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Mothers Are Keepers of Bodies

To be a mother is to be a keeper of bodies.

It starts first thing in the morning. I hear the happy little yelps of my seven-month-old and drag myself out of bed and down the hall. (There is nothing better, by the way, than my baby’s face in the morning when she first recognizes that I’ve come for her. The smile that spreads across her face is worth all the labor pains and more.)

I curl up with her in the big yellow chair in the corner of the room and she nurses, making satisfied little sighs as she chugs this magical milk that I still can’t really fathom is actually produced by my body. When she’s gotten her fill, I change her diaper and delight in her chubby little legs kicking. I check for diaper rash. If she has any, I apply a little bit of the cream that, after much trial and error, we have figured out does the trick. If her nose is stuffed, I use that bizarre contraption invented by the Swedes to suck her snot out. I feel a weird sense of satisfaction if I get a lot.

Then the other one wakes up: “Momma, it’s morning!” She yells this each and every morning. Without fail. I open the door and try to match her exuberance as I sit on the edge of her bed and pull her into my lap for our ritual morning hug. I smell her. I rub her back. I revel in the warmth of her little body when it’s just past sleep. I ask her about her dreams. She is convinced they are directly related to what she’s worn that night. She’s long rejected all pajamas; she will only wear dresses. So if she’s worn the purple owl dress, she dreams about owls. If she’s worn the red dress with the big gold bow on the front, she dreams about bows (as boring as that sounds).

After a good, long hug, I set her to stand on the ground and take her diaper off (she only wears one for naps and nights these days). Then she chooses a new outfit for the day and I help her step into her undies, pull on her pants, and put a new dress over her head. I grab her water bottle and make sure she has Baby Bunny (arguably the most important member of our family, at this point) as we head downstairs to make breakfast and get ready for preschool.

There are so many ways that mothering has transformed me, but I often feel like there has been no more important shift than this: It brought me back into my own body after years of mostly living in my head, and it also made me responsible for other bodies in a permanent and profound way.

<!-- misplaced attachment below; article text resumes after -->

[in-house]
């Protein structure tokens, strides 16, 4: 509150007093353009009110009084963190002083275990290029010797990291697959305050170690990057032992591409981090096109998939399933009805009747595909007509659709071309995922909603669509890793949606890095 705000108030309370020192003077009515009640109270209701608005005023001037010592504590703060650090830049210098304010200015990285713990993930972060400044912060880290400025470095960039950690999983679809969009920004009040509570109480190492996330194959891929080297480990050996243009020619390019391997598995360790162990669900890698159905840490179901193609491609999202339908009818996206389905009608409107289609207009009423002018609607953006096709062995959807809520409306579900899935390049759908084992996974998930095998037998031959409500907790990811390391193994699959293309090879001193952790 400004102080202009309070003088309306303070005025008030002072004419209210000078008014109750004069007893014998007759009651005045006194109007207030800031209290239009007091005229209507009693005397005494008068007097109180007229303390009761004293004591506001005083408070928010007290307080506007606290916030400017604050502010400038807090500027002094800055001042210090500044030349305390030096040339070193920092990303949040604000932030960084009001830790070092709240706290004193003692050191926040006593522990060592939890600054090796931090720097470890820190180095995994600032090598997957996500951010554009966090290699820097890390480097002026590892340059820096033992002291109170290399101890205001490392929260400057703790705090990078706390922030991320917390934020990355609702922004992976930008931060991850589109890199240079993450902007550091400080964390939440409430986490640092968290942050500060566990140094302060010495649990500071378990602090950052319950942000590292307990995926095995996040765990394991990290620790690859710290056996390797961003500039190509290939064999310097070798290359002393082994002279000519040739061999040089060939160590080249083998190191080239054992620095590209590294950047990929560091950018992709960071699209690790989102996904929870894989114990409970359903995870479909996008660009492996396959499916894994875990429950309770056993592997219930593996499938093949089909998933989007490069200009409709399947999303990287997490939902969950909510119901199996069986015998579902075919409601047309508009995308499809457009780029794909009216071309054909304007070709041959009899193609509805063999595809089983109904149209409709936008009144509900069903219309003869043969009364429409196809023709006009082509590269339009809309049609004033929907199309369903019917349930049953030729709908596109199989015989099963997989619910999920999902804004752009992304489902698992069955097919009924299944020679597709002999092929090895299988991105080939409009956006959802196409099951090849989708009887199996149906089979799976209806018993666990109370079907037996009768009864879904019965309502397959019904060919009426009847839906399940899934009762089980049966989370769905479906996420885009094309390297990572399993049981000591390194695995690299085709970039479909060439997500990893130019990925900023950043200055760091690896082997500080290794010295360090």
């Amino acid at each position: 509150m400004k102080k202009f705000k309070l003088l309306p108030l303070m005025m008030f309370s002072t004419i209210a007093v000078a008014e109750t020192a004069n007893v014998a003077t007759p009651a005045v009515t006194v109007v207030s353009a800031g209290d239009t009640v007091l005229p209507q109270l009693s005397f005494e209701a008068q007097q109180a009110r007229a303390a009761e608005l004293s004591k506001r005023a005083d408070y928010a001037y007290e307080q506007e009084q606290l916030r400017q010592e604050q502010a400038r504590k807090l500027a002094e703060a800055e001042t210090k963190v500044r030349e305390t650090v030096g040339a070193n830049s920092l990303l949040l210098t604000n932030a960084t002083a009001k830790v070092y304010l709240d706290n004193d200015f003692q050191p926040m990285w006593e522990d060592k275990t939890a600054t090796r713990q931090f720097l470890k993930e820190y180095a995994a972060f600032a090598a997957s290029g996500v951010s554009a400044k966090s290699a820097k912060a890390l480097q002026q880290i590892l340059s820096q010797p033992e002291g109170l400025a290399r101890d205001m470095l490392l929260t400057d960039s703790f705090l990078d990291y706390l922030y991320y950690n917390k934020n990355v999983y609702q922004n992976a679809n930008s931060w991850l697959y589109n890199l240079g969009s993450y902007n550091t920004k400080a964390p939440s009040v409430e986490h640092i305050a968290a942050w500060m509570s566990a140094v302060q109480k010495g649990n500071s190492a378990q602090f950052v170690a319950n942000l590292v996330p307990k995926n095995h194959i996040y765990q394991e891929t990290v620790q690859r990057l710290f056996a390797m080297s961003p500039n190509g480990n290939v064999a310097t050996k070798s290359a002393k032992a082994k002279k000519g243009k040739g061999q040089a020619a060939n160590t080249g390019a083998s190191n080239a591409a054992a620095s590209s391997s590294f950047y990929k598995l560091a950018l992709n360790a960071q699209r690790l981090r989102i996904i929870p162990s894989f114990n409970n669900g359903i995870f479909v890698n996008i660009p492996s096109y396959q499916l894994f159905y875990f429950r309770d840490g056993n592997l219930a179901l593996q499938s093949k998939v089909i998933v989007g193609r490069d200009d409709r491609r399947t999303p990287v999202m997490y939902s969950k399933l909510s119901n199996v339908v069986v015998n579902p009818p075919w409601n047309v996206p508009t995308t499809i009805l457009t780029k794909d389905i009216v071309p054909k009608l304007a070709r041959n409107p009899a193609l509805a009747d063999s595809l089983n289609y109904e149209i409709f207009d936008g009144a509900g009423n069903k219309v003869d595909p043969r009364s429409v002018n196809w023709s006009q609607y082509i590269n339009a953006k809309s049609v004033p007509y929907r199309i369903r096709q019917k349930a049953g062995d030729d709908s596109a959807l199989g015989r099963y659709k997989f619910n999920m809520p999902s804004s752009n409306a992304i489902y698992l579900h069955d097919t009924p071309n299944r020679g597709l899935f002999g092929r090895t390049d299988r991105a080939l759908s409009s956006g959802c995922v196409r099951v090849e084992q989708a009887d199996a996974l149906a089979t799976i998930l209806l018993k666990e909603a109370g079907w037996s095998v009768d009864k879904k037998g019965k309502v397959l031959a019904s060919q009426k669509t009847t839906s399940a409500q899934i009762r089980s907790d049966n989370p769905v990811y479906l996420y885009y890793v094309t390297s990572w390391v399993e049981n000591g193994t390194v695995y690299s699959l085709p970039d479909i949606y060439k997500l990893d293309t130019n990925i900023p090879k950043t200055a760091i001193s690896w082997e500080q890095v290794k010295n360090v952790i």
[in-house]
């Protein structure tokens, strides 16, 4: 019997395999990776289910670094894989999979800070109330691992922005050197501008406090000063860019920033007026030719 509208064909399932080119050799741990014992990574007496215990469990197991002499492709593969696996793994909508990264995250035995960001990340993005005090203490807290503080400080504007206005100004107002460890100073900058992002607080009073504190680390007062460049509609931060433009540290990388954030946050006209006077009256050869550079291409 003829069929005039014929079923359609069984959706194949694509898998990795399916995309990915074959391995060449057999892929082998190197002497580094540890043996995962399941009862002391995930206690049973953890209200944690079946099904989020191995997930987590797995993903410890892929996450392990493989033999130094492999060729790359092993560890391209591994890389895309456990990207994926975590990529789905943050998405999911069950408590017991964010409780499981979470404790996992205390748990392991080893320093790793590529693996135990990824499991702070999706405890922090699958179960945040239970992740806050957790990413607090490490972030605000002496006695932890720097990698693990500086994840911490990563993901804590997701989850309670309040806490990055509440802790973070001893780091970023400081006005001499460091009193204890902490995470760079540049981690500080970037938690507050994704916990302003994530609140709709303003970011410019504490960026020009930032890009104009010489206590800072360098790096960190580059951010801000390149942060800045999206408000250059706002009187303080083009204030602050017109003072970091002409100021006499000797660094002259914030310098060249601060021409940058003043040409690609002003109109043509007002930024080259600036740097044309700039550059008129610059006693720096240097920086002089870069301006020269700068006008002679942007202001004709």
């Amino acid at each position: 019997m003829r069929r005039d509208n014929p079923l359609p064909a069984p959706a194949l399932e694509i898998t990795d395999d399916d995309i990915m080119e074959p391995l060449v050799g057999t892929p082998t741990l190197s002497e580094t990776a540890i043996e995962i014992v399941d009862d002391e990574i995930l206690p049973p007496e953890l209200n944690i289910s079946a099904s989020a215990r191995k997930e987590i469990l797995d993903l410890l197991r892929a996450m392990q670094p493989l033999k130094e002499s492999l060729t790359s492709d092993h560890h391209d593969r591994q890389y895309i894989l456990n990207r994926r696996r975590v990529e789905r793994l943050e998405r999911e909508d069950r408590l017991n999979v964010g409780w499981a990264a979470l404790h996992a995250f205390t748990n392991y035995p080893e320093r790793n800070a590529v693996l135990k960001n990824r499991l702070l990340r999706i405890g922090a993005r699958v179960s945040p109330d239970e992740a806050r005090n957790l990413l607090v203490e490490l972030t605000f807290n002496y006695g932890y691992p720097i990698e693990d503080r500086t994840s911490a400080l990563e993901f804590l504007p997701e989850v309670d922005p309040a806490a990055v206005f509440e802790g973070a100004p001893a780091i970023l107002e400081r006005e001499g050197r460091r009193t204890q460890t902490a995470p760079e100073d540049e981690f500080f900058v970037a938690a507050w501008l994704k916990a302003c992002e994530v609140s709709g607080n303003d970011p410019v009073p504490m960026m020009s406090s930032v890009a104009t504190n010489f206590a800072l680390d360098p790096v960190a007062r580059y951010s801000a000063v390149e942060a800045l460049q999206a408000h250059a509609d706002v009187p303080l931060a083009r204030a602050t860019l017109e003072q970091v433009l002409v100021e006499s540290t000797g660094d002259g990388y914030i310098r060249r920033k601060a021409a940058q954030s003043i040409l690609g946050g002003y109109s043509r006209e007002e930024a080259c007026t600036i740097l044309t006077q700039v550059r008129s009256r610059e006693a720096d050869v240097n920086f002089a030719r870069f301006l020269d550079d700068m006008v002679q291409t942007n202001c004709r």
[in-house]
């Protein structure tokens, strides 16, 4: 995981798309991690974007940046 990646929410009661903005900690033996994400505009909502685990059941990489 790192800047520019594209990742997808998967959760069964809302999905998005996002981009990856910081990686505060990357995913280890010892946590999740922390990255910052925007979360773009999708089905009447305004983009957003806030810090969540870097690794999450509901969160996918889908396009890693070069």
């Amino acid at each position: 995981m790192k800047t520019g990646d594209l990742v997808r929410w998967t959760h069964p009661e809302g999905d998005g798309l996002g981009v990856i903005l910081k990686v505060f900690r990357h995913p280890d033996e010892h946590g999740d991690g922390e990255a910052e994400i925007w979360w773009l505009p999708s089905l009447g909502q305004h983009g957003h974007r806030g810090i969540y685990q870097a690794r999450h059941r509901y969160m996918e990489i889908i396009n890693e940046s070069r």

Some of this is sweet — my baby’s chubby hand reaching, reaching, reaching for me while she nurses, my toddler’s little bum running through the house after a bath. If human beings need a certain quotient of tactile pleasure in a day, I can only imagine I exceed it by huge margins. I never lack for touch. There is usually a warm little body within arm’s reach. We make up yoga poses (ocean pose is particularly hard and beautiful) and play ball and build little towers of soft blocks for Stella that she proudly knocks down. We tumble onto one another and apply so many unnecessary band-aids and “I am not a yummy dinner!” my toddler screams as I bury my face in her neck and make her giggle.

Some of this is foul — the never ending shit and piss and puke. I can actually catch vomit in my hand quite proficiently after three years of practice. A smear of poop on my hand doesn’t faze me in the least. Objectively, I understand this is gross, but as I’m wiping my daughter’s butt for the thousandth time, it doesn’t occur to me to be grossed out. It’s as much a part of my day as checking my email or getting dressed. Even more important. I am the keeper of their bodies, so I do what these bodies need in order to continue thriving. It’s not a choice or a burden. In that way, I guess it’s more like breathing.

If these bodies get sick, my entire life has a patina on it. I go about my day, do what I need to do, but always I am aware of these bodies ailing and what I can do to support them to get better. I get more information about their bodies than I ever have or would my own. I revel in their Wolverine-like capacity to heal — a scraped knee scabs over and the scab falls off in what sometimes seems like a matter of hours, while my own body holds on to its wounds longer and longer.

Now that I have loved and cared for two bodies like this, I can’t help but reflect on my own. I can’t help but be astonished that my own mother knew my body this intimately, that she wiped and researched and reveled in it. My body, this form that I have often neglected, at rare times hated, and sometimes, though not enough, enjoyed — my mom first studied its idiosyncrasies, basked in its tiny warmth, healed it. She originated it and she protected it. And now I do this most sensual and necessary of things for my girls.

That intimacy is one of the most challenging and elemental of the human experience and it often goes unacknowledged. I write these words to simply acknowledge it. Mothers are keepers of bodies. They’re not perfect. Sometimes they fail to protect their babies. But often they succeed. And it is a heroic effort, an unceasing miracle of sorts, hiding in plain sight.

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